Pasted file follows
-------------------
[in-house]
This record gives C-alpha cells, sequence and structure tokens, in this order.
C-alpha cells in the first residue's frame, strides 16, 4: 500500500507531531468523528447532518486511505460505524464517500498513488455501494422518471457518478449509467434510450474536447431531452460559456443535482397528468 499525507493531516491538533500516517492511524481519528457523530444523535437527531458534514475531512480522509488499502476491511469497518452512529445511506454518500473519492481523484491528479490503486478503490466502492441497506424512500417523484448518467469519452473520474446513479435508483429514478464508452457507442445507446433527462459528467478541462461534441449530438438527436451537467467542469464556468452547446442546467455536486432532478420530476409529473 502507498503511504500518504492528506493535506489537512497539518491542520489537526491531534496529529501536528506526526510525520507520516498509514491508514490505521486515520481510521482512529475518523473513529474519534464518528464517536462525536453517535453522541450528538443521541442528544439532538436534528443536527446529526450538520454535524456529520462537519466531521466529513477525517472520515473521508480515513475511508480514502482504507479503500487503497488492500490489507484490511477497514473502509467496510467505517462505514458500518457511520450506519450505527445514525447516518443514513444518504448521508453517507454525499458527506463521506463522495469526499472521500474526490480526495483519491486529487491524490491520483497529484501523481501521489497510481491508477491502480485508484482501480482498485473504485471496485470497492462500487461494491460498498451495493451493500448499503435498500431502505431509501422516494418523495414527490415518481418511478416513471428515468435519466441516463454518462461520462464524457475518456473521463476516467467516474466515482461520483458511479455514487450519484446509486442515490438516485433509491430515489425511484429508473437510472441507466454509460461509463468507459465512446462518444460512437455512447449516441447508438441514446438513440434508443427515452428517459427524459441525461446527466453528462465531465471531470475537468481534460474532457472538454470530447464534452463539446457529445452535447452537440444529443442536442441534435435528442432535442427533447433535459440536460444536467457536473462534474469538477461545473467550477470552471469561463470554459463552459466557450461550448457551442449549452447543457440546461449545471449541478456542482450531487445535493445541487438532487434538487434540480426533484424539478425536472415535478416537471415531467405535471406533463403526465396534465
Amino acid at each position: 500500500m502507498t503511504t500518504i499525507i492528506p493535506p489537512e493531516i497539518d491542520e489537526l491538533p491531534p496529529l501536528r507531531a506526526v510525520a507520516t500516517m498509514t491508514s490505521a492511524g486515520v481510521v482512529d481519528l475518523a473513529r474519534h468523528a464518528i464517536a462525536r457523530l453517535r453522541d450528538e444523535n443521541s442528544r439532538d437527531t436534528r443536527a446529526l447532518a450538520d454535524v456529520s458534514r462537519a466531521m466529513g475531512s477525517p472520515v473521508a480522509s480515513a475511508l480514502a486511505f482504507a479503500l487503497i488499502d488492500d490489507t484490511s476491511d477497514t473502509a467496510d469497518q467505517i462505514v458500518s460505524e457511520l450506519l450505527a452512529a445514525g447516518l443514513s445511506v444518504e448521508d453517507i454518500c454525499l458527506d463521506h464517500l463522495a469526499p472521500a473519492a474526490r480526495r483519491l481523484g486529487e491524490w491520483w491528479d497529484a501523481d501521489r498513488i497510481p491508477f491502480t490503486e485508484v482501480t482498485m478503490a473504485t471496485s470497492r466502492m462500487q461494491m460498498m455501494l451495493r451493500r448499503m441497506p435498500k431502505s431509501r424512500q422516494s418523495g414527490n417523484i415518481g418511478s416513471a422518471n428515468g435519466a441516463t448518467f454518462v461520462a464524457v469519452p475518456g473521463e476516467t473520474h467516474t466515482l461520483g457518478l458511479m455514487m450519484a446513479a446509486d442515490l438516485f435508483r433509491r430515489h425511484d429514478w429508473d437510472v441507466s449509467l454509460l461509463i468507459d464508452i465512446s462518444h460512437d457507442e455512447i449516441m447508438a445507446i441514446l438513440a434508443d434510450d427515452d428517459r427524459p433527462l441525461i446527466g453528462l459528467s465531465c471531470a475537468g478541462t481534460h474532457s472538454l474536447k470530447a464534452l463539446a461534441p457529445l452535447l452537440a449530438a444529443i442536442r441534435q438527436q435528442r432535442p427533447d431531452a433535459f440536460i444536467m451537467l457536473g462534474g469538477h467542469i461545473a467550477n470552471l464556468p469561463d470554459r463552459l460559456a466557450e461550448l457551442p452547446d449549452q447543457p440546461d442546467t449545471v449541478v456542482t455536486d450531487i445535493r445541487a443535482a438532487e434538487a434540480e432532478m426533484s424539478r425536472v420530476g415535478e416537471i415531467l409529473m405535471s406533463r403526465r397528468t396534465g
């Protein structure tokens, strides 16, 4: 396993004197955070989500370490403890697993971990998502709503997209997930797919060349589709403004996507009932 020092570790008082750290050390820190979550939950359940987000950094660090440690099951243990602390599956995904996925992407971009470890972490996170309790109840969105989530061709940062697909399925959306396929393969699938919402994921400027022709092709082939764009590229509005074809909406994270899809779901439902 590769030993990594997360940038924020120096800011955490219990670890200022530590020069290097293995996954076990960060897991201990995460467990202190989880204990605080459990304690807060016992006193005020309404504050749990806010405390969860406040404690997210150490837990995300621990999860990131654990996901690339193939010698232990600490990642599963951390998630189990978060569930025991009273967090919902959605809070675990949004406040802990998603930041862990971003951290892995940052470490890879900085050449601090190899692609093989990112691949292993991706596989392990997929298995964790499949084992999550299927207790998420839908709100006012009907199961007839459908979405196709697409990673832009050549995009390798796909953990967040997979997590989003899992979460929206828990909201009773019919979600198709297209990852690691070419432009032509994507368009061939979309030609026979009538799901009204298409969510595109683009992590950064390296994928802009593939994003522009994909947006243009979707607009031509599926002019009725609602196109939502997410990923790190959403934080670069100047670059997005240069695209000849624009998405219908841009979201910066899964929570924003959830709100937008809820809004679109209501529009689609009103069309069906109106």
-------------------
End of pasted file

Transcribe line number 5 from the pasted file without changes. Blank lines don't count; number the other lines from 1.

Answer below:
């Protein structure tokens, strides 16, 4: 396993004197955070989500370490403890697993971990998502709503997209997930797919060349589709403004996507009932 020092570790008082750290050390820190979550939950359940987000950094660090440690099951243990602390599956995904996925992407971009470890972490996170309790109840969105989530061709940062697909399925959306396929393969699938919402994921400027022709092709082939764009590229509005074809909406994270899809779901439902 590769030993990594997360940038924020120096800011955490219990670890200022530590020069290097293995996954076990960060897991201990995460467990202190989880204990605080459990304690807060016992006193005020309404504050749990806010405390969860406040404690997210150490837990995300621990999860990131654990996901690339193939010698232990600490990642599963951390998630189990978060569930025991009273967090919902959605809070675990949004406040802990998603930041862990971003951290892995940052470490890879900085050449601090190899692609093989990112691949292993991706596989392990997929298995964790499949084992999550299927207790998420839908709100006012009907199961007839459908979405196709697409990673832009050549995009390798796909953990967040997979997590989003899992979460929206828990909201009773019919979600198709297209990852690691070419432009032509994507368009061939979309030609026979009538799901009204298409969510595109683009992590950064390296994928802009593939994003522009994909947006243009979707607009031509599926002019009725609602196109939502997410990923790190959403934080670069100047670059997005240069695209000849624009998405219908841009979201910066899964929570924003959830709100937008809820809004679109209501529009689609009103069309069906109106």